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## Loops

...
while(i<30){    /* test at top of loop */
something();
...
}

...
do {
something();
} while (i<30); /* test at bottom of loop */
...

The `for' construction in C is very general. In its most common form it's much like for in other languages. The following loop starts with i set to 0 and carries on while i<5 is true, adding 1 to i each time round.

...
for(i=0; i<5; i=i+1){
something();
}
...

The general form of `for' is

for ([expression1]; [expression2]; [expression3])
something();
where all the expressions are optional. The default value for expression2 (the while condition) is 1 (true). Essentially, the for loop is a while loop. The above for loop is equivalent to
...
expression1; /* initialisation */
while (expression2){ /* condition */
something();
expression3;      /* code done each iteration */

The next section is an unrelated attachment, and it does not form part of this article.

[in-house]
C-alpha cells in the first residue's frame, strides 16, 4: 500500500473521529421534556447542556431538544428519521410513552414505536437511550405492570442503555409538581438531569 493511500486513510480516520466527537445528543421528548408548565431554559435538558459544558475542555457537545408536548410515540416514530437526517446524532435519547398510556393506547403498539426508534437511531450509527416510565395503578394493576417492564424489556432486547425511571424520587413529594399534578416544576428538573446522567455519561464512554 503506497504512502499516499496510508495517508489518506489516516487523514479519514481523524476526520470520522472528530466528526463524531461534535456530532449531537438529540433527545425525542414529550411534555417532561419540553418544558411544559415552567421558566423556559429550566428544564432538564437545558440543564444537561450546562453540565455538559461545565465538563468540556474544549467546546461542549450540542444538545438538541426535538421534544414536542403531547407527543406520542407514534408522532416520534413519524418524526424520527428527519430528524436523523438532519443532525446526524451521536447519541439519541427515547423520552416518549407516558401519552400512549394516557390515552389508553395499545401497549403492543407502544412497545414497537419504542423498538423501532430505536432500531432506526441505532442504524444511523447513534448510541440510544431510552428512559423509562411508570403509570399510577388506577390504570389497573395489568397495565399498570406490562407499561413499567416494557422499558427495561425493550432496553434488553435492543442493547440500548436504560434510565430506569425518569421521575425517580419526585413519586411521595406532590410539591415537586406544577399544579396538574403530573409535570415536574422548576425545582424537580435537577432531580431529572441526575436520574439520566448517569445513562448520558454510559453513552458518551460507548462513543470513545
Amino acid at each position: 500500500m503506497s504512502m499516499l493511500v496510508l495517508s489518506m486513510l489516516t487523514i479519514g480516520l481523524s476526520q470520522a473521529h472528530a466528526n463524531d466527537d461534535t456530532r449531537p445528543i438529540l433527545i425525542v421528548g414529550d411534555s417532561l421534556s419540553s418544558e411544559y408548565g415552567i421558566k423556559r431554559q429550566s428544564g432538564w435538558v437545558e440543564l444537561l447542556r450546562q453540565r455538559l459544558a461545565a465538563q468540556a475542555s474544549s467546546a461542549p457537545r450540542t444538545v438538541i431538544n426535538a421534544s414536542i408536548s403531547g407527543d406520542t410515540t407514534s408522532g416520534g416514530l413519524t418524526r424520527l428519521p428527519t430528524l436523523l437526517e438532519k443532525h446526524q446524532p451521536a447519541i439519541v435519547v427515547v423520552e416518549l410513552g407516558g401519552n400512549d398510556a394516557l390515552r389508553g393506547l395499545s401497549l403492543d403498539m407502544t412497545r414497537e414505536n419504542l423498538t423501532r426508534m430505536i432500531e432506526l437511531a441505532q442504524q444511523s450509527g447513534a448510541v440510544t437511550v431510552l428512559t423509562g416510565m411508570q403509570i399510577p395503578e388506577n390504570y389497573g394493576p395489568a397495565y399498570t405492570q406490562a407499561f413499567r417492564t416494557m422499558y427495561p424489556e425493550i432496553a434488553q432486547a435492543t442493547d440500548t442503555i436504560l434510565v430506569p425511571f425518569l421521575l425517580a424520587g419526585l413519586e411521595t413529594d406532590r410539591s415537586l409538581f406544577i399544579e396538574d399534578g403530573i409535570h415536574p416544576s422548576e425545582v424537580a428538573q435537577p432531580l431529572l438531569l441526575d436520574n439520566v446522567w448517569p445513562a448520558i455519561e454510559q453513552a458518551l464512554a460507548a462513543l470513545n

};
...

E.g. the 2 fragments below are equivalent. `i' is set to 3, the loop is run once for i=3 and once for i=4, then iteration finishes when i=5.

 for (i = 3; i < 5; i=i+1) total = total + i;
 i = 3; while(i < 5){ total = total + i; i=i+1; }

Within any of the above loop constructions, continue stops the current iteration and goes to the next and break stops the iterations altogether. E.g. in the following fragment 0 and 2 will be printed out.

...
i=0;
while (i<5){
if (i==1){
i = i+1;
continue;
}
if (i==3)
break;
printf("i = %d\n", i);
i=i+1;
}
...

If you want a loop which only ends when break is done, you can use `while(1)' (because 1 being non-zero, counts as being true) or `for(;;)'.

The { } symbols are used to compound statements. You can declare variables at the start of any compound statement. For instance, if you're worried about the scope of an index variable in a for loop, you could do the following.

{int i;
for (i=1;i<5;i++)
printf("i is %d\n",i);
}

Next: Exercises 1 Up: Constructions Previous: Selection   Contents
Tim Love 2010-04-27